Dublin's Catholic Archbishop has agreed to postpone First Holy Communions in the diocese for another month but, having cancelled their ceremony four times already, the parents of Trinity Lee (10) from Lucan, Co Dublin, decided "we had enough" and organised their own service.
Gavin and Michelle Lee said many parents share their frustration at the restrictions, believing the Government is "leaving kids until last" in terms of easing the rules of gatherings.
“Trinity was supposed to make it in May last year. It’s been cancelled four times and her grandad passed away with Covid in January.
"He would have been here to see her make her Communion but that didn't happen which is very sad," Mr Lee told The Irish Times.
“I went to a local church and had a chat with a priest and said I was looking to get a Communion for my daughter and he said, ‘No problem’. It’s only a Mass, she had her first Confession last year.
“The priest asked how many would be coming and I said between five and six; my wife, my son, Trinity and two grandparents.
“He doesn’t acknowledge the complete blessing, it is a Mass but she received Holy Communion for the first time. I believe a lot of parents and children have done it within the last four or five weeks within the same church.”
The Government’s current Covid-19 guidelines advise that religious ceremonies such as First Holy Communions and Confirmations “should not take place at this time”.
The Government said on Friday it “hopes to see those restrictions lifted in September” subject to the public health situation at the time.
A number of Catholic bishops have already given the go-ahead for Communions and Confirmations to take place in their dioceses later this month in defiance of the guidelines. Archbishop of Dublin Dermot Farrell reiterated his advice to Dublin parishes on Saturday evening to wait until September before restarting such sacramental services.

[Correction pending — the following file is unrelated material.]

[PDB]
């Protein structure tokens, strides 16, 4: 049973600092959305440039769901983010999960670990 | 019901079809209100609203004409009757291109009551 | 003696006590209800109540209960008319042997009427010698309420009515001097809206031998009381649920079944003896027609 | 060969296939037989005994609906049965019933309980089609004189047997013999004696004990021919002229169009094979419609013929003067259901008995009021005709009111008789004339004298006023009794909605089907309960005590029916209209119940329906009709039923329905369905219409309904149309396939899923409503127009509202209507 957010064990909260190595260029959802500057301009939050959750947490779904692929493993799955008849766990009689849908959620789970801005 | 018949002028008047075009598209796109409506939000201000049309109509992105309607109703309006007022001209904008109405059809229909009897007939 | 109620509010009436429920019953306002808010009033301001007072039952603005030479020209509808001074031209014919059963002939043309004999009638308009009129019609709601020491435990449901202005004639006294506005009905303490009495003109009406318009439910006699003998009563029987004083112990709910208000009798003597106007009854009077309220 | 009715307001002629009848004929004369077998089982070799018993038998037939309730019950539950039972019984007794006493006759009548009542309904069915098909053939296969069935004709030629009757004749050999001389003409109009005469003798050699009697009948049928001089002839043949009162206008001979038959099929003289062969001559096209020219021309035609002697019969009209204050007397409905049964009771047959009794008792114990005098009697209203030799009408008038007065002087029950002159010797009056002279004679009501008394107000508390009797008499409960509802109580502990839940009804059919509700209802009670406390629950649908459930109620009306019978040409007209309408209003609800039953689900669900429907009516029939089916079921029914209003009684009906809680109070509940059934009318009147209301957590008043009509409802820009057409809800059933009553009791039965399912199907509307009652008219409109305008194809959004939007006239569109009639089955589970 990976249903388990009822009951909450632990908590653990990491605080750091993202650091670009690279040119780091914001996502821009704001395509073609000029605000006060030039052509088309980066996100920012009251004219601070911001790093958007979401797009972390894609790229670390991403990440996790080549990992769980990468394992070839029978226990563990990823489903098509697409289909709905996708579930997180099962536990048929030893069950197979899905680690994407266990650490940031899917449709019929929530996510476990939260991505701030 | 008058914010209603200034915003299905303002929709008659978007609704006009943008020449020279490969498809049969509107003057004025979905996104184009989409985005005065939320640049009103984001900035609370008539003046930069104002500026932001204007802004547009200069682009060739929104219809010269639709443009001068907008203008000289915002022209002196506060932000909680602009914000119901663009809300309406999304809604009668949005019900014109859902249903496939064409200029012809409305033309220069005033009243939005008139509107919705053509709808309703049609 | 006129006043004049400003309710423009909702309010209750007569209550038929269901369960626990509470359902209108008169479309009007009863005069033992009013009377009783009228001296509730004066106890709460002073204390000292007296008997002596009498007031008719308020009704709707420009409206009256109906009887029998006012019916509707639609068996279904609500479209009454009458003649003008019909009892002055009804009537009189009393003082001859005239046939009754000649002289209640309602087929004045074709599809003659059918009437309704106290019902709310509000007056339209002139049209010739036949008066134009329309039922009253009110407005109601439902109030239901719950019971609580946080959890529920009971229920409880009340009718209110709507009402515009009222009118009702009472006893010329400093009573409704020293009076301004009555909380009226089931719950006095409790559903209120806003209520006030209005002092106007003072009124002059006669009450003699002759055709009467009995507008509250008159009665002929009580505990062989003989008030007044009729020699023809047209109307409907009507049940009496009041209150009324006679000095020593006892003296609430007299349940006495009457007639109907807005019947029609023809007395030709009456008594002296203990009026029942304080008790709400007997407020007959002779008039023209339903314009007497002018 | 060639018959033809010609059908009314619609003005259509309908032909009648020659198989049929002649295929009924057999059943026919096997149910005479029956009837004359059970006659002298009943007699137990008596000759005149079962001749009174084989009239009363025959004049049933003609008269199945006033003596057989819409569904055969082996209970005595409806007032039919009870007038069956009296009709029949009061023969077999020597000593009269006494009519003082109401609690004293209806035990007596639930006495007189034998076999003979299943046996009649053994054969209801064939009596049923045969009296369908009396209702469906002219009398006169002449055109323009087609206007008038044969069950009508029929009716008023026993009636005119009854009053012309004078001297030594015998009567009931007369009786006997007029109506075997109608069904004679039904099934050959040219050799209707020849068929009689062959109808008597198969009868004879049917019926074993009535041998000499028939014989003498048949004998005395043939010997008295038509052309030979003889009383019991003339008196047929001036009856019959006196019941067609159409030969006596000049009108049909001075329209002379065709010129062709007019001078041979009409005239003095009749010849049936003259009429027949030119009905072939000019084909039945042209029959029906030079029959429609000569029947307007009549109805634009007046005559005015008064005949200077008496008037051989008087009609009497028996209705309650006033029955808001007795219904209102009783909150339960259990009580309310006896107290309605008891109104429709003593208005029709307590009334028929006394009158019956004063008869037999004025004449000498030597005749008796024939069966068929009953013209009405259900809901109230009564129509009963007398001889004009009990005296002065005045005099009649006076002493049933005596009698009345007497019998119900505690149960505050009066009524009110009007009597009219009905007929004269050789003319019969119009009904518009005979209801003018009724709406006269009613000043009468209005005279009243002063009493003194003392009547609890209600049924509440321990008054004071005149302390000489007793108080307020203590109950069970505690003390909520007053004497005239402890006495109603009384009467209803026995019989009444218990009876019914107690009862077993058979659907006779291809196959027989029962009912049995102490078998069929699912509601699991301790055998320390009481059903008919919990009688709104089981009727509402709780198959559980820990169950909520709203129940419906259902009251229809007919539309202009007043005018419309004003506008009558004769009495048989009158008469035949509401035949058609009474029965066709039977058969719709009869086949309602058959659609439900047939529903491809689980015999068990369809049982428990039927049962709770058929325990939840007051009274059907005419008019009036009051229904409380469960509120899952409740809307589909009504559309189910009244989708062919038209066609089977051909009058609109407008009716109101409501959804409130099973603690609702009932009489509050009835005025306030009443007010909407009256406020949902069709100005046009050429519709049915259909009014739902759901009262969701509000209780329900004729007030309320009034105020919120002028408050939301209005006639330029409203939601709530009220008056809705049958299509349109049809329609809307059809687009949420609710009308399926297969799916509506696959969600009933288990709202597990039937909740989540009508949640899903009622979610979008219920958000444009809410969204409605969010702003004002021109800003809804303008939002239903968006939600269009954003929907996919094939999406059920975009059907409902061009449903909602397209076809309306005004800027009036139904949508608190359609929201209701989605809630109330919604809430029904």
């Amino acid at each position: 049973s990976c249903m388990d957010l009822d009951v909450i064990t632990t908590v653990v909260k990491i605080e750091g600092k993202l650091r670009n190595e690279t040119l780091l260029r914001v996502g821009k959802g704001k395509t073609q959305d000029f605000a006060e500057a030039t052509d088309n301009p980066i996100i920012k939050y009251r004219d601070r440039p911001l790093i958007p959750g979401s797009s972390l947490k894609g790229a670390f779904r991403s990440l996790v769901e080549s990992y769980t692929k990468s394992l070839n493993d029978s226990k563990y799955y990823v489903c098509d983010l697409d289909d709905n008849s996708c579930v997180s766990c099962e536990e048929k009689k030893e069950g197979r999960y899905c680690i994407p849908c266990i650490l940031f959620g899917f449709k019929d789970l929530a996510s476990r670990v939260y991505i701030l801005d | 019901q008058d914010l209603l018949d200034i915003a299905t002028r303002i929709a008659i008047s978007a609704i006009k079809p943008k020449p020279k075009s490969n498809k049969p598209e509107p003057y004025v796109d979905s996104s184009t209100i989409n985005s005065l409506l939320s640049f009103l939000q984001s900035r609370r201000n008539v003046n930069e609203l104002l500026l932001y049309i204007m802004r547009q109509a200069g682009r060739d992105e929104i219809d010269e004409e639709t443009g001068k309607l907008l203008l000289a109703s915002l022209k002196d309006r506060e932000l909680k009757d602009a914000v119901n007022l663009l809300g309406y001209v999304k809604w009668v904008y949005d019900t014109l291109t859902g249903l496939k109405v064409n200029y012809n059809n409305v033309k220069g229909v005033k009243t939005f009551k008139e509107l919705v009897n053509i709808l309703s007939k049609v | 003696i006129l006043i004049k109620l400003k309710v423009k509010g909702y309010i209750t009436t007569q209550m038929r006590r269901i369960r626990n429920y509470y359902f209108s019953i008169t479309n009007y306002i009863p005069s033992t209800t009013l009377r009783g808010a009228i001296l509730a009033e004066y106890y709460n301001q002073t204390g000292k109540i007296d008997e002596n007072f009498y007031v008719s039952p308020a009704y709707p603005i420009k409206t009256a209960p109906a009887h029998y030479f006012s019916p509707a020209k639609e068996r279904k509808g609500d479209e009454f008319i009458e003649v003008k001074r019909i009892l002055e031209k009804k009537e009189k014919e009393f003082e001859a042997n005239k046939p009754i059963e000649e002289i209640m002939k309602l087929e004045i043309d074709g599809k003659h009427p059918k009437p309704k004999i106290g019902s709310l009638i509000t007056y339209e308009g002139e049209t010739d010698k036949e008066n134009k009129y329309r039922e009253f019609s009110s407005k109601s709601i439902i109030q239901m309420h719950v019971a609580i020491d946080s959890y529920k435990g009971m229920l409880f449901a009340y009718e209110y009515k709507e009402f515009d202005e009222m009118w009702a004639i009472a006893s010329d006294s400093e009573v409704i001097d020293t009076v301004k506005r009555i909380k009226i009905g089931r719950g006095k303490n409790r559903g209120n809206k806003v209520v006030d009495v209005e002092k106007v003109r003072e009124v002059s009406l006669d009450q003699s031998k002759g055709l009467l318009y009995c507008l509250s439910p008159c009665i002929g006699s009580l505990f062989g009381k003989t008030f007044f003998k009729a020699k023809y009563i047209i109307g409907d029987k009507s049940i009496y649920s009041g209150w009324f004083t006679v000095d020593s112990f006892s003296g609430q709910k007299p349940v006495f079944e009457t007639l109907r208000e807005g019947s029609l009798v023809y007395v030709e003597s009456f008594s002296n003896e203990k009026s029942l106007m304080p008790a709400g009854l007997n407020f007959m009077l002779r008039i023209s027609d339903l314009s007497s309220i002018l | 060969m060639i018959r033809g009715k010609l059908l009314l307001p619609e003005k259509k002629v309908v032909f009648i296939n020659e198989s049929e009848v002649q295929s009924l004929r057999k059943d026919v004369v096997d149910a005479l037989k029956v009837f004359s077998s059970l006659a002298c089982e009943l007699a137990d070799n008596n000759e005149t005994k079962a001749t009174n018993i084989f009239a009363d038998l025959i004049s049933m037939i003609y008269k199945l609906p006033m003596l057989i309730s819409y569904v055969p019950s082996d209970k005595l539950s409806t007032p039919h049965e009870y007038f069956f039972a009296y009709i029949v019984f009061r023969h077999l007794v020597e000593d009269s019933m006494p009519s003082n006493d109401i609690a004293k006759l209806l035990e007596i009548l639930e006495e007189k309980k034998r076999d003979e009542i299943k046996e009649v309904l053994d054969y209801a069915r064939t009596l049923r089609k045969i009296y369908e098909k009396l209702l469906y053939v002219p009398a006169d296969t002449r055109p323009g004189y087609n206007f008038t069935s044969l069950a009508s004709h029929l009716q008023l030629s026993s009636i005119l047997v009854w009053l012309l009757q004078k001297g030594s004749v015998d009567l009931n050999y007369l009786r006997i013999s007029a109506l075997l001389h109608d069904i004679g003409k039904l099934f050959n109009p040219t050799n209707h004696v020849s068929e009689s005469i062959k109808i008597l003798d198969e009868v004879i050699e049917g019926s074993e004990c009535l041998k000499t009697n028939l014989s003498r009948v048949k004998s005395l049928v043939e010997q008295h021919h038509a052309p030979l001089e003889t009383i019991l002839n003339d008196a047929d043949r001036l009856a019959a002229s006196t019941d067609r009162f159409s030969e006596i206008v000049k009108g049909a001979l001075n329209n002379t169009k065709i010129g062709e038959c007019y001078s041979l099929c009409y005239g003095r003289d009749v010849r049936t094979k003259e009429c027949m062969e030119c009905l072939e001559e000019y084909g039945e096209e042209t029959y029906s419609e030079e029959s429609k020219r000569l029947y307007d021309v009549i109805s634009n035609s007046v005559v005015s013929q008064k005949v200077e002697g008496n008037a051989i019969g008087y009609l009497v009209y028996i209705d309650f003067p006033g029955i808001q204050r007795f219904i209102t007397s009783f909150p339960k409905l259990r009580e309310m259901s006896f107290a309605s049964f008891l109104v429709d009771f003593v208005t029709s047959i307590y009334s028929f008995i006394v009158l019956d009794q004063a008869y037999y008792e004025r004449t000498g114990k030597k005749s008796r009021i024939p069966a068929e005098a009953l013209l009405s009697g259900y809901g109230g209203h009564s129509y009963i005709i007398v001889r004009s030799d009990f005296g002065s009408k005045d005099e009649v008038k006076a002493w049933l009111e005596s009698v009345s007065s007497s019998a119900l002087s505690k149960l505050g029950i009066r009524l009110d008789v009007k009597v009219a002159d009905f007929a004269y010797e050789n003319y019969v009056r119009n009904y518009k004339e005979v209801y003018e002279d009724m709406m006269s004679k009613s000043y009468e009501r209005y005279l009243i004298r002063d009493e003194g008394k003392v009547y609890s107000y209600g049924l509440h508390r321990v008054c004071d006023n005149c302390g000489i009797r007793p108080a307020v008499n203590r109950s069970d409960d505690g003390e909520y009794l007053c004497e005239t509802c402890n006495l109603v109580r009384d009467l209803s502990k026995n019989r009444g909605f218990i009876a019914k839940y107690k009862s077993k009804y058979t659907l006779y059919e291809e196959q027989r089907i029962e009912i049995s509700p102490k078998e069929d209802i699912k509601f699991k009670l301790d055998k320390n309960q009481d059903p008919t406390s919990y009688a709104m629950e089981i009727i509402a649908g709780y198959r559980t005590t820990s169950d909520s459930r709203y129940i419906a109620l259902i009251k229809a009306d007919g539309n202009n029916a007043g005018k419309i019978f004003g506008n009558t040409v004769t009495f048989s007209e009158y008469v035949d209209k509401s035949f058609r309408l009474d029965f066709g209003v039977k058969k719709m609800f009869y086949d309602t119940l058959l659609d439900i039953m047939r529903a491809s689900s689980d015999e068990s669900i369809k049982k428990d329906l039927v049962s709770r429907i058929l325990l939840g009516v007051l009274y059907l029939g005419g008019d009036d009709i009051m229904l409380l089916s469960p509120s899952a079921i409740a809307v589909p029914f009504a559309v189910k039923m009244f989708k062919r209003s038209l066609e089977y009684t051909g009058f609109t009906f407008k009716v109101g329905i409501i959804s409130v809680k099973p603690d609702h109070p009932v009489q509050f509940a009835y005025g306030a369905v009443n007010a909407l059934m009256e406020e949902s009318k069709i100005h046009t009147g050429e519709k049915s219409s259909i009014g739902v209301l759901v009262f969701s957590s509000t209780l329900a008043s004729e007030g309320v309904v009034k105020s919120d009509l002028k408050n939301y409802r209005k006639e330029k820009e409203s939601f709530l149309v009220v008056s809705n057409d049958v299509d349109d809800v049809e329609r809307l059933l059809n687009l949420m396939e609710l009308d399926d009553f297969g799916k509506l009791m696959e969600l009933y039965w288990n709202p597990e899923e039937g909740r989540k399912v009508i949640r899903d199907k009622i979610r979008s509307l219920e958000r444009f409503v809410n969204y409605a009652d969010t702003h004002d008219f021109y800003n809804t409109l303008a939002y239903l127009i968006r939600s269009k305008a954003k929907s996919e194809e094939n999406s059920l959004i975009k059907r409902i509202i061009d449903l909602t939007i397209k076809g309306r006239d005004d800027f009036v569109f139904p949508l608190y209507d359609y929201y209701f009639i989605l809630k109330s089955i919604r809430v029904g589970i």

Speaking at Vigil Mass at St Mary’s Pro Cathedral in Dublin, he said: “I can understand, however, the frustration and the resentment of those who feel that the public guidelines are unfair and discriminatory.”
Mr Lee said they had originally booked a private room at the Trinity Capital Hotel for about 25 people for May 2020 but instead had dinner there with Trinity's grandparents to mark the occasion.
“We were delighted to get it done,” Mr Lee added. “We were never going to have a huge party, probably 20 would have turned up. For me, that’s not a big number, it would have been just close family and friends.
‘Lack of respect’
“Myself and my family have respected the Covid-19 guidelines throughout the whole pandemic. I understand some parties can get out of control but we’re not all children. All of our family members are vaccinated. It’s a lack of respect from the Government for the kids themselves, leaving them until last . . . We have no regrets with what we did.”
Ms Lee said while her daughter was sad she couldn’t celebrate the day with her friends, she was outgrowing the Communion dress they had bought and had already outgrown two pairs of shoes.
“They’ve gone ahead with all these other functions and it just seems like they’ve put the church on the long finger here. All these kids have a right to have their day. There’s such a backlog that needs to be addressed,” she said.
“They have to trust parents that they’re not going to go crazy with parties, which we didn’t.”
Mr Lee said learning of the outdoor function for about 50 people hosted by former minister Katherine Zappone in Dublin's Merrion Hotel and attended by Tánaiste Leo Varadkar, was "just another slap in the face to the Joe Bloggs of Ireland".
“We basically had enough,” Mr Lee said. “It’s a case of the unknowns with the Government, they’ve left Communions and Confirmations until last.
“Nothing is confirmed, it’s still very murky water. If the numbers do increase they [Communions and Confirmations] mightn’t go ahead.”